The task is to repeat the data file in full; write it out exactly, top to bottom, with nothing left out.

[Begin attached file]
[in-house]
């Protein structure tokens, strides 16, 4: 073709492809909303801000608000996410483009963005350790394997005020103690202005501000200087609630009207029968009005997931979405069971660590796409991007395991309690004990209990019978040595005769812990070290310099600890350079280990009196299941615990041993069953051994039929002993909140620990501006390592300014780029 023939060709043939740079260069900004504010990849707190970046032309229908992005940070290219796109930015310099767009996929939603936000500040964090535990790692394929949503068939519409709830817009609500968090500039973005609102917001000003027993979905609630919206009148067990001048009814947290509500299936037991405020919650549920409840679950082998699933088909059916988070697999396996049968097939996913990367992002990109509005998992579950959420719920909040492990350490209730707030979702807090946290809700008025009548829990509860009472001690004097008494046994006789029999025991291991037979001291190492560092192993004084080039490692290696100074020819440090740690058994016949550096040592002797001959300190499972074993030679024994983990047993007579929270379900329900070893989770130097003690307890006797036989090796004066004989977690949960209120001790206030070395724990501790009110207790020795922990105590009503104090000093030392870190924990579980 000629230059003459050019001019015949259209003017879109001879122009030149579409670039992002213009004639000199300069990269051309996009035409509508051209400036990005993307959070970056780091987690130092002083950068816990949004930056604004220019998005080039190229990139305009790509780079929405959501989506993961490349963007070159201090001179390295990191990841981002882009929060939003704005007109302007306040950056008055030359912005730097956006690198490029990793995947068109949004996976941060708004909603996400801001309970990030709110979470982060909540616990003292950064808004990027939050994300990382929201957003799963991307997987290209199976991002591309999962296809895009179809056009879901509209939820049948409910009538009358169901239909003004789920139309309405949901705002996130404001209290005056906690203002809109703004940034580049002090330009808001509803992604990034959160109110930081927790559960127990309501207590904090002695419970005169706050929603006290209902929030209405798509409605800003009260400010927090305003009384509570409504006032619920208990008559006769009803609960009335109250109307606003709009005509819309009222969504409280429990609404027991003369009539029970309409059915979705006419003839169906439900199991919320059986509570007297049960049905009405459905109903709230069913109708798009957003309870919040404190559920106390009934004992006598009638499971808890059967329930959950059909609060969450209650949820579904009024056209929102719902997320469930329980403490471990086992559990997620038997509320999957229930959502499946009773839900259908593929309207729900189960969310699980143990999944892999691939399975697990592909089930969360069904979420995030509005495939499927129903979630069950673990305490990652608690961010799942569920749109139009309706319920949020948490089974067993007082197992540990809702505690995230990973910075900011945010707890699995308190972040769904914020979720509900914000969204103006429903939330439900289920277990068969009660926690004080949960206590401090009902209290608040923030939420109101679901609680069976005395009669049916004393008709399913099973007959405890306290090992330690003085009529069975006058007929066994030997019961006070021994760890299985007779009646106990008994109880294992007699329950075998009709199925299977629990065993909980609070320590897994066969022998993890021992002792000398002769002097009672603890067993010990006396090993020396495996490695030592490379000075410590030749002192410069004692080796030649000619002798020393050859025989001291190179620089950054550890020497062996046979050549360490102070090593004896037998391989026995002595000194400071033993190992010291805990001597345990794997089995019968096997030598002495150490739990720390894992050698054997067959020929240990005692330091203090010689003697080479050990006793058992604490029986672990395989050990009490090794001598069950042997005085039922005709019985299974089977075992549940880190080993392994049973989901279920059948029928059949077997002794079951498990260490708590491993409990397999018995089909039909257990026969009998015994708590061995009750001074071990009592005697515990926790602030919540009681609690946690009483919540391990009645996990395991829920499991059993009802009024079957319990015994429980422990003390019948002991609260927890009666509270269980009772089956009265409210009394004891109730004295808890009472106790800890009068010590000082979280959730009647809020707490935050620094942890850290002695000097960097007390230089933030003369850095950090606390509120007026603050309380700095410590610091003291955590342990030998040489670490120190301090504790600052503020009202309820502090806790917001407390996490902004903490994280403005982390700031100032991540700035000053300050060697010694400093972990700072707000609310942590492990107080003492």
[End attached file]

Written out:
[in-house]
């Protein structure tokens, strides 16, 4: 073709492809909303801000608000996410483009963005350790394997005020103690202005501000200087609630009207029968009005997931979405069971660590796409991007395991309690004990209990019978040595005769812990070290310099600890350079280990009196299941615990041993069953051994039929002993909140620990501006390592300014780029 023939060709043939740079260069900004504010990849707190970046032309229908992005940070290219796109930015310099767009996929939603936000500040964090535990790692394929949503068939519409709830817009609500968090500039973005609102917001000003027993979905609630919206009148067990001048009814947290509500299936037991405020919650549920409840679950082998699933088909059916988070697999396996049968097939996913990367992002990109509005998992579950959420719920909040492990350490209730707030979702807090946290809700008025009548829990509860009472001690004097008494046994006789029999025991291991037979001291190492560092192993004084080039490692290696100074020819440090740690058994016949550096040592002797001959300190499972074993030679024994983990047993007579929270379900329900070893989770130097003690307890006797036989090796004066004989977690949960209120001790206030070395724990501790009110207790020795922990105590009503104090000093030392870190924990579980 000629230059003459050019001019015949259209003017879109001879122009030149579409670039992002213009004639000199300069990269051309996009035409509508051209400036990005993307959070970056780091987690130092002083950068816990949004930056604004220019998005080039190229990139305009790509780079929405959501989506993961490349963007070159201090001179390295990191990841981002882009929060939003704005007109302007306040950056008055030359912005730097956006690198490029990793995947068109949004996976941060708004909603996400801001309970990030709110979470982060909540616990003292950064808004990027939050994300990382929201957003799963991307997987290209199976991002591309999962296809895009179809056009879901509209939820049948409910009538009358169901239909003004789920139309309405949901705002996130404001209290005056906690203002809109703004940034580049002090330009808001509803992604990034959160109110930081927790559960127990309501207590904090002695419970005169706050929603006290209902929030209405798509409605800003009260400010927090305003009384509570409504006032619920208990008559006769009803609960009335109250109307606003709009005509819309009222969504409280429990609404027991003369009539029970309409059915979705006419003839169906439900199991919320059986509570007297049960049905009405459905109903709230069913109708798009957003309870919040404190559920106390009934004992006598009638499971808890059967329930959950059909609060969450209650949820579904009024056209929102719902997320469930329980403490471990086992559990997620038997509320999957229930959502499946009773839900259908593929309207729900189960969310699980143990999944892999691939399975697990592909089930969360069904979420995030509005495939499927129903979630069950673990305490990652608690961010799942569920749109139009309706319920949020948490089974067993007082197992540990809702505690995230990973910075900011945010707890699995308190972040769904914020979720509900914000969204103006429903939330439900289920277990068969009660926690004080949960206590401090009902209290608040923030939420109101679901609680069976005395009669049916004393008709399913099973007959405890306290090992330690003085009529069975006058007929066994030997019961006070021994760890299985007779009646106990008994109880294992007699329950075998009709199925299977629990065993909980609070320590897994066969022998993890021992002792000398002769002097009672603890067993010990006396090993020396495996490695030592490379000075410590030749002192410069004692080796030649000619002798020393050859025989001291190179620089950054550890020497062996046979050549360490102070090593004896037998391989026995002595000194400071033993190992010291805990001597345990794997089995019968096997030598002495150490739990720390894992050698054997067959020929240990005692330091203090010689003697080479050990006793058992604490029986672990395989050990009490090794001598069950042997005085039922005709019985299974089977075992549940880190080993392994049973989901279920059948029928059949077997002794079951498990260490708590491993409990397999018995089909039909257990026969009998015994708590061995009750001074071990009592005697515990926790602030919540009681609690946690009483919540391990009645996990395991829920499991059993009802009024079957319990015994429980422990003390019948002991609260927890009666509270269980009772089956009265409210009394004891109730004295808890009472106790800890009068010590000082979280959730009647809020707490935050620094942890850290002695000097960097007390230089933030003369850095950090606390509120007026603050309380700095410590610091003291955590342990030998040489670490120190301090504790600052503020009202309820502090806790917001407390996490902004903490994280403005982390700031100032991540700035000053300050060697010694400093972990700072707000609310942590492990107080003492």